Hopkins County's new jail should be ready to receive prisoners in October 2015, according to County Judge Robert Newsom.
The projected date came after groundbreaking ceremonies on the site of the new jail, just north of the current jail facility, Monday.
With the pressing need for a new county jail, commissioners were quick to go forward immediately after voters approved a $16 million bond referendum last November.
In order to obtain the best interest rates, the county sold $8 million before the end of last year, then early in January sold the remaining $8 million in bonds. Commissioners court then began searching for the right construction manager at-risk.
Sedalco Construction Services was approved by the commssioners court, and contracts were signed and ground was broken Monday.
The county judge said Sedalco President Tom Kadar was both impressed and surprised at how quickly the county has moved the project along and said the new jail would be ready to receive prisoners within 14 months.
Newsom said the county was ready for construction to start three months ago and the bids came in in amounts less than had been anticipated.
“The company was somewhat surprised. They said that by us passing what we did in [commissioners] court Monday and having our ground breaking, we are actually two weeks ahead of the schedule that they gave me,” Newsoms said. “You will start seeing action in the next two weeks and by October 2015, we should be moving inmates into the new jail.”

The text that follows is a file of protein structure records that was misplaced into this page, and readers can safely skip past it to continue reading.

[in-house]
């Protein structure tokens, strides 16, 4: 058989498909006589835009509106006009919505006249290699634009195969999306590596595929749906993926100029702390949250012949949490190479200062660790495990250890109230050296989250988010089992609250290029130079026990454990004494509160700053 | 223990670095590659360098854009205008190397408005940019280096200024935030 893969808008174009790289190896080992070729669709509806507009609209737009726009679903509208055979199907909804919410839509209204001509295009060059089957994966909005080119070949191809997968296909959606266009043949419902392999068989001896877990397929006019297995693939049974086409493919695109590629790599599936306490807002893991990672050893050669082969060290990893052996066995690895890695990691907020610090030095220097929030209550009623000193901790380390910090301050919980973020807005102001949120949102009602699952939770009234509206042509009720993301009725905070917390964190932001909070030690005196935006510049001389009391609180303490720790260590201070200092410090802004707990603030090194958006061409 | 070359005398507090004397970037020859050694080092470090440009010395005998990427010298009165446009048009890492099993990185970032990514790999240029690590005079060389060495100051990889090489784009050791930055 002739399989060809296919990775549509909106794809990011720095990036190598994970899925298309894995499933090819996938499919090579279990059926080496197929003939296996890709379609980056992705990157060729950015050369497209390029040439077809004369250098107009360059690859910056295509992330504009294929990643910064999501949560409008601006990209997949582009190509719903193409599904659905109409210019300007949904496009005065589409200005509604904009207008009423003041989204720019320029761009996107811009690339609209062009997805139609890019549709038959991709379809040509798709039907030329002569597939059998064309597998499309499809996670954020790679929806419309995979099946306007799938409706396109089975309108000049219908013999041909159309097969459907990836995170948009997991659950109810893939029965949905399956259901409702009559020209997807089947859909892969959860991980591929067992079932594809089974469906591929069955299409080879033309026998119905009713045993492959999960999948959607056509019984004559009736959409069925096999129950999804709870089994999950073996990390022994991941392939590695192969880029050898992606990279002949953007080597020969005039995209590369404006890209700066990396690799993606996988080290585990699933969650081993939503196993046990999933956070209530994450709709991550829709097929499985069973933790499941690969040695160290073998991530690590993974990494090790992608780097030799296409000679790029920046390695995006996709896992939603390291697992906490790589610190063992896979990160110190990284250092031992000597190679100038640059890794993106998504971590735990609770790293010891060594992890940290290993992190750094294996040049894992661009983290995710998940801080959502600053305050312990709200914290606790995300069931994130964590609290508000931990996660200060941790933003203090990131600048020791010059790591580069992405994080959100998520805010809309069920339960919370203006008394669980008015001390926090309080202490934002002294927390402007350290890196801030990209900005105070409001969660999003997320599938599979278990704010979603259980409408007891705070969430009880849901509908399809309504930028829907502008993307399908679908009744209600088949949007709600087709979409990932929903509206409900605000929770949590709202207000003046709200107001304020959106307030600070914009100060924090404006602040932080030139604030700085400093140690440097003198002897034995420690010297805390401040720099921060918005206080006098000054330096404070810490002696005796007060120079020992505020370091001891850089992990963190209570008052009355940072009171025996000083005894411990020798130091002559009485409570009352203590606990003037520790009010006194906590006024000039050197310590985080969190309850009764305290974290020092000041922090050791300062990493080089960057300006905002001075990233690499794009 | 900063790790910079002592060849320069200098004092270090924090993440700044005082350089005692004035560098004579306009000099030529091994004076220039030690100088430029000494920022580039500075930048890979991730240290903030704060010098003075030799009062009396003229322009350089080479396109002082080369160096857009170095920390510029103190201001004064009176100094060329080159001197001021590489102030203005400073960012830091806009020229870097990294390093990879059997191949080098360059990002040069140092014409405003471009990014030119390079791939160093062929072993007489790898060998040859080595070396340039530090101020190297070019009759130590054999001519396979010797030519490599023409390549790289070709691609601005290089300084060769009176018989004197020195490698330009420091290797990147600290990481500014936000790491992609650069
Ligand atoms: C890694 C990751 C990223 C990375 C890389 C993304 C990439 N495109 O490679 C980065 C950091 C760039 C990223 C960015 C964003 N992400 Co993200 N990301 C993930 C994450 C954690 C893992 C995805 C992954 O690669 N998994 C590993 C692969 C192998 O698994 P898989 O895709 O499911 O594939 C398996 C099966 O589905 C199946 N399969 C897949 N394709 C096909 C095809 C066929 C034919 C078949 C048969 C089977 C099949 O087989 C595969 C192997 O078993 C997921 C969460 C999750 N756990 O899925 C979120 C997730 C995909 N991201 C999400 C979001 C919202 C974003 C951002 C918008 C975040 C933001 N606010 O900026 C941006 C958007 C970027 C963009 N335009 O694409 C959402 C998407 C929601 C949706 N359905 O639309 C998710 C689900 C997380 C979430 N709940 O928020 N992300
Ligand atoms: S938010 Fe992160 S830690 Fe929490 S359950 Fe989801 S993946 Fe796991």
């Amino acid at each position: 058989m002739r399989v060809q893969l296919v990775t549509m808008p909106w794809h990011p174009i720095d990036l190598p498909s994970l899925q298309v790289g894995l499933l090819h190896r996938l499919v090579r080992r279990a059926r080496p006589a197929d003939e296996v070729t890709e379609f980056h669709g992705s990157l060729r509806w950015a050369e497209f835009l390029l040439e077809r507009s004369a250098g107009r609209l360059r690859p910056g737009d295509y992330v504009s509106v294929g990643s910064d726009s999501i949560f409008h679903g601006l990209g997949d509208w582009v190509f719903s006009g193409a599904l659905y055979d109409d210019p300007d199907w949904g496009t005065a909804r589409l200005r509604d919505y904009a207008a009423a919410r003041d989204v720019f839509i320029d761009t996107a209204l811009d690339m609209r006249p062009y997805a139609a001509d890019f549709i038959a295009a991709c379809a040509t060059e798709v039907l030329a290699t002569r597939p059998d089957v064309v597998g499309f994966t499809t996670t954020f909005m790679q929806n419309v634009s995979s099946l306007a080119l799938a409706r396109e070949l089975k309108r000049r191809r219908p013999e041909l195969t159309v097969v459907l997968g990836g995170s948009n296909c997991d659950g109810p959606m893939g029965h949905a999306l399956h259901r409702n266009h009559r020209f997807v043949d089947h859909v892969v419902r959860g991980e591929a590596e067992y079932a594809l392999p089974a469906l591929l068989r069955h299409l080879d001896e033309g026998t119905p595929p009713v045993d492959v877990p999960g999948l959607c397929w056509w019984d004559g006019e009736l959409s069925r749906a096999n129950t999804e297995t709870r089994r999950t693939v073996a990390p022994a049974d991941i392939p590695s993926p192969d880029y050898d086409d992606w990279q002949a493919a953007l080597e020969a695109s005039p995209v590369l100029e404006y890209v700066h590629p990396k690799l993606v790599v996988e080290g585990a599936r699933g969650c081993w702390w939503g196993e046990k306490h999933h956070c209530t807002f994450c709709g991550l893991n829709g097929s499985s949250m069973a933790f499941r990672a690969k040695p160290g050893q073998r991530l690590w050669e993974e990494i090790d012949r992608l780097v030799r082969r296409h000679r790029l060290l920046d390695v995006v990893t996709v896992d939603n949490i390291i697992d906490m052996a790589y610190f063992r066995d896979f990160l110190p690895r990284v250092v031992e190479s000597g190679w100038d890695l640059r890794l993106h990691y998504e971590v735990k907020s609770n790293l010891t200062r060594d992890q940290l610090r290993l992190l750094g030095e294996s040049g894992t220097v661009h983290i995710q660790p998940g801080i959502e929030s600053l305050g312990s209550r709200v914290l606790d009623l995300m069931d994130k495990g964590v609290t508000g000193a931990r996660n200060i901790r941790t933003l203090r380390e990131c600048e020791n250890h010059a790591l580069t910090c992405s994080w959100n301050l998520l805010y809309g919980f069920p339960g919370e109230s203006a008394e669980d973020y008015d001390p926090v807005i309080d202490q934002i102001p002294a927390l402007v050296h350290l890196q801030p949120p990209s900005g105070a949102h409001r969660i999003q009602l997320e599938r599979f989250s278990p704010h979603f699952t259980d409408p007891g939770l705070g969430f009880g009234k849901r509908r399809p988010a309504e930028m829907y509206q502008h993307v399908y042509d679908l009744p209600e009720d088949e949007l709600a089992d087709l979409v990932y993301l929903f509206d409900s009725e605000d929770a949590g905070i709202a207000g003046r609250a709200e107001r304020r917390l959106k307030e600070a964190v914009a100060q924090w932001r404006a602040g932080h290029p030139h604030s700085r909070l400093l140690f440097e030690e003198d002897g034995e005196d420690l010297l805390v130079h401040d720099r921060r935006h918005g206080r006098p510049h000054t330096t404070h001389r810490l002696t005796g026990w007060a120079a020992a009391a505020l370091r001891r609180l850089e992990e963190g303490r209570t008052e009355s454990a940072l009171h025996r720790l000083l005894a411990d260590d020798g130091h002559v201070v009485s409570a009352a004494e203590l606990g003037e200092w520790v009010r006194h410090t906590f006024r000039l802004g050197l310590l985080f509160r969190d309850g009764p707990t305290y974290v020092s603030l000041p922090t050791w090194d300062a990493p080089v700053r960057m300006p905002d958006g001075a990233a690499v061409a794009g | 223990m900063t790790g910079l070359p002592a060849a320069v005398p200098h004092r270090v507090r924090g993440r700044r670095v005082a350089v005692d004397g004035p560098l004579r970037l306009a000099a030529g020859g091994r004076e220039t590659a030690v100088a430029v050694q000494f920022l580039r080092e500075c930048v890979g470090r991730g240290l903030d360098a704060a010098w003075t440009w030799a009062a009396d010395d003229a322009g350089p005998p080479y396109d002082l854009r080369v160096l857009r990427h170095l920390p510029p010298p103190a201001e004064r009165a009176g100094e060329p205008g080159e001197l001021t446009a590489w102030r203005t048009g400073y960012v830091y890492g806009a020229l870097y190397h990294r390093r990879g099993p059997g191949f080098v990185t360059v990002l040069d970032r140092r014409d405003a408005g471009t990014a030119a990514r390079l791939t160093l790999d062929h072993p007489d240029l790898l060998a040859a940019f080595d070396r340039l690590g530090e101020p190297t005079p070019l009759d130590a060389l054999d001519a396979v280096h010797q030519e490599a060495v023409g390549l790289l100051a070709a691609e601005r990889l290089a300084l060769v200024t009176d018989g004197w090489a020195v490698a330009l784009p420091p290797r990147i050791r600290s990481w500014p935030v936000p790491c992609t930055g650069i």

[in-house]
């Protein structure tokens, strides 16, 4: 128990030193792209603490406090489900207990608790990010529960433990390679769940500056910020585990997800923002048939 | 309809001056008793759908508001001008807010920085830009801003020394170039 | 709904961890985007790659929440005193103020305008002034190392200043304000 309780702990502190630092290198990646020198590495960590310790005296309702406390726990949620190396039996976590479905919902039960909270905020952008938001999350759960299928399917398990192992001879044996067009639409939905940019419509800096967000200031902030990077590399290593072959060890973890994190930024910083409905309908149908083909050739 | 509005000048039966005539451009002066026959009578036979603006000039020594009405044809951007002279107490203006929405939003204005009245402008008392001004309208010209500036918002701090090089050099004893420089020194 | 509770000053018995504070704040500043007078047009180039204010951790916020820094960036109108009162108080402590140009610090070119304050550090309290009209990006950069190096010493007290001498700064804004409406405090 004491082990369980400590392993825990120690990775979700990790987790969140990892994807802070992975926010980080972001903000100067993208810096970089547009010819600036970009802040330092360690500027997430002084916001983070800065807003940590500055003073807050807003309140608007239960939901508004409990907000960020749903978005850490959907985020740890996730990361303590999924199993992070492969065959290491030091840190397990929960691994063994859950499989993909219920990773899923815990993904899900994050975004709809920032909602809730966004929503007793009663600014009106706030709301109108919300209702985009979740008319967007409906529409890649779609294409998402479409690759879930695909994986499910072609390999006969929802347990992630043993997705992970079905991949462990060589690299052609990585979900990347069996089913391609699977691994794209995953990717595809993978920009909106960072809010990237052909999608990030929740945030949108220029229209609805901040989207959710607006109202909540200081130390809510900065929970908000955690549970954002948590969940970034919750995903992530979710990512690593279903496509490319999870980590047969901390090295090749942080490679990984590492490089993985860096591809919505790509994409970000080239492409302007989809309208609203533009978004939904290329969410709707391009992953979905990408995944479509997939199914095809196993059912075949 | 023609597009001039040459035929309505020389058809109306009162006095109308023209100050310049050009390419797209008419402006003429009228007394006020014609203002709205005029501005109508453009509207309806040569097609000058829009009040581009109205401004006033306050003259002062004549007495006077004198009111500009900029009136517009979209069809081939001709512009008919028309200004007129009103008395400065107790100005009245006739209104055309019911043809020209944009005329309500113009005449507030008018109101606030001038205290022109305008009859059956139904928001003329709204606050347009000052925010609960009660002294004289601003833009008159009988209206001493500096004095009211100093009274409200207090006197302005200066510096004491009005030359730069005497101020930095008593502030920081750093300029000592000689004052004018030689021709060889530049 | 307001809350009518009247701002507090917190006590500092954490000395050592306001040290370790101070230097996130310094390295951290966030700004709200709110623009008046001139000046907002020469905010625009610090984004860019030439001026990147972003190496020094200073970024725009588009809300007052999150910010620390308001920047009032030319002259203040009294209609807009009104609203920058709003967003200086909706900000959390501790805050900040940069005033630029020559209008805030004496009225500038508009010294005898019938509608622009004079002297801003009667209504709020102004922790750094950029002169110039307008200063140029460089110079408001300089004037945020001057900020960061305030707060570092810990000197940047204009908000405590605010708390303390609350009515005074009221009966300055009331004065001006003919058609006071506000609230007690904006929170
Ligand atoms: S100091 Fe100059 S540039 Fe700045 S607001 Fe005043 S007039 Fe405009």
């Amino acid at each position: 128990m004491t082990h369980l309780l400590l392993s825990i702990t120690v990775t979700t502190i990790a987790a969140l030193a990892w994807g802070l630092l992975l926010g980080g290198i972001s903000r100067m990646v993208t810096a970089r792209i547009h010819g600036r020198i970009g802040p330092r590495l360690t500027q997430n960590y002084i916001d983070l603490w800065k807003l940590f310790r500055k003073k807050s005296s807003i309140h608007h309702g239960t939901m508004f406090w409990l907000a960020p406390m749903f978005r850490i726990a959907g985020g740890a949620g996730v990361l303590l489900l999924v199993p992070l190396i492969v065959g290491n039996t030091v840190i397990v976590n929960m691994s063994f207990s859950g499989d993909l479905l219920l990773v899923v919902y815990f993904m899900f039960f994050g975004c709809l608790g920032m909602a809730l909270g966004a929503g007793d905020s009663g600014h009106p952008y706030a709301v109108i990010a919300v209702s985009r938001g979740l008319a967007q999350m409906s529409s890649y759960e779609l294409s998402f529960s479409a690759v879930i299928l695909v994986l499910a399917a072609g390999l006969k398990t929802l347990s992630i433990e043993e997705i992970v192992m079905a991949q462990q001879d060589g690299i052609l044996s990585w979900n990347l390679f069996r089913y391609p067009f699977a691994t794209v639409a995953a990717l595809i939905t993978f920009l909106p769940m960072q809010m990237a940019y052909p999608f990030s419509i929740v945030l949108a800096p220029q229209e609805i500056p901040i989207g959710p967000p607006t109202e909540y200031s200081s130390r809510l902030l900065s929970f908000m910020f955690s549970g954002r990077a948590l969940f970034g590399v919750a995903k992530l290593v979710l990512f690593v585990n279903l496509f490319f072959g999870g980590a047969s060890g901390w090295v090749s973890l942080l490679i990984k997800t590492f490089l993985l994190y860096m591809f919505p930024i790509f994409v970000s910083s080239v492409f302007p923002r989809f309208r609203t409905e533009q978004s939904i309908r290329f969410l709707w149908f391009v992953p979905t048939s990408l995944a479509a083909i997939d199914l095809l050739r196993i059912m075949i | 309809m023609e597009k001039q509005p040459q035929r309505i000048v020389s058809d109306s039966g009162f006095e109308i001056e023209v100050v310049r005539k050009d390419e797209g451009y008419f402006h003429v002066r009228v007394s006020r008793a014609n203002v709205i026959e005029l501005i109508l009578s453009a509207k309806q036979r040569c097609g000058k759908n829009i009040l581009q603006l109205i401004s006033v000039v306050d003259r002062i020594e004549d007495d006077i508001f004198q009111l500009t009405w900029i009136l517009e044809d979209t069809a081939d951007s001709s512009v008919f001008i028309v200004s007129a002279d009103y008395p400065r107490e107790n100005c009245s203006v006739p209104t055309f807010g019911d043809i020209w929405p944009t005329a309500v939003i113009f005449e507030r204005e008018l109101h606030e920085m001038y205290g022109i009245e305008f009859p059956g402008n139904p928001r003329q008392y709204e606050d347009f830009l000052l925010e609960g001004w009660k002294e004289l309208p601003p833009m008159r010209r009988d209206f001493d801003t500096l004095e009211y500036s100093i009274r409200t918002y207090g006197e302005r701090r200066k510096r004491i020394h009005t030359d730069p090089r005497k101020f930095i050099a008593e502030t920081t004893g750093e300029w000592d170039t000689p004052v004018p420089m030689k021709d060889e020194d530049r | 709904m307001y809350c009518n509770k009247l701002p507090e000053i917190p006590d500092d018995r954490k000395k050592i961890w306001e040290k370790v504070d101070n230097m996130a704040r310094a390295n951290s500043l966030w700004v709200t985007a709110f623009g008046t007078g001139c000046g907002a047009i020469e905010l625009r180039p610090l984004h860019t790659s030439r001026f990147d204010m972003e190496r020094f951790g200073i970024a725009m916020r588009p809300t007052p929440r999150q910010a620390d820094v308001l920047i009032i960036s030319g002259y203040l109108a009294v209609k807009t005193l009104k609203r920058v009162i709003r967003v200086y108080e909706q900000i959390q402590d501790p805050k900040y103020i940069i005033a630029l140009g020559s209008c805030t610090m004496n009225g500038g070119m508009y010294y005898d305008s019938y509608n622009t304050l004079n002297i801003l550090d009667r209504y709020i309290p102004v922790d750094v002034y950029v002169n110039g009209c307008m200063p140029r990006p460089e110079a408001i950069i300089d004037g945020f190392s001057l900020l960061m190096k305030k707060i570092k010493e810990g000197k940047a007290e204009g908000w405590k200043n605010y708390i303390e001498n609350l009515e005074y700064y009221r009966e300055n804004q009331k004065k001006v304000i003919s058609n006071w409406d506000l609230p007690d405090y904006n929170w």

Not only is the new jail expected to be completed well ahead of what had been anticipated, the county judge said the total costs associated with the facility are expected to be somewhat less than the $16 million approved by voters last November.
“We are really pleased and excited that the bid amounts actually came in at $13,452,090,” he said. “However, they guaranteed the maximum price about $500,000 more than that, at $13,972,347 guaranteed maximum price.
“So they left themselves some leeway there. We still have a contingency of over $400,000 that is there to be used in case of emergency,” he continued. “If they don't need that contingency, it comes back to the county at the end of the project, so we are real excited about that.”
The first steps, after equipment is moved to the site, will be to begin drilling and casing holes for concrete piers to support the concrete slab, walls and roof.
The next step will be initial plumbing and preparing forms for the concrete slab that is expected to be poured in December.
Newsom said Sedalco plans to use as many local employees as possible n constructing the jail.
When complete, the jail will house as many as 200 prisoners and relieve the county of the financial burden of housing inmates in neighboring counties to satisfy jail population limits imposed by the Texas Commission on Jail Standards.
The $16 million bond issue to pay for the new jail means county tax payers will pay an additional five cents per $100 in property taxes to retire the debt.
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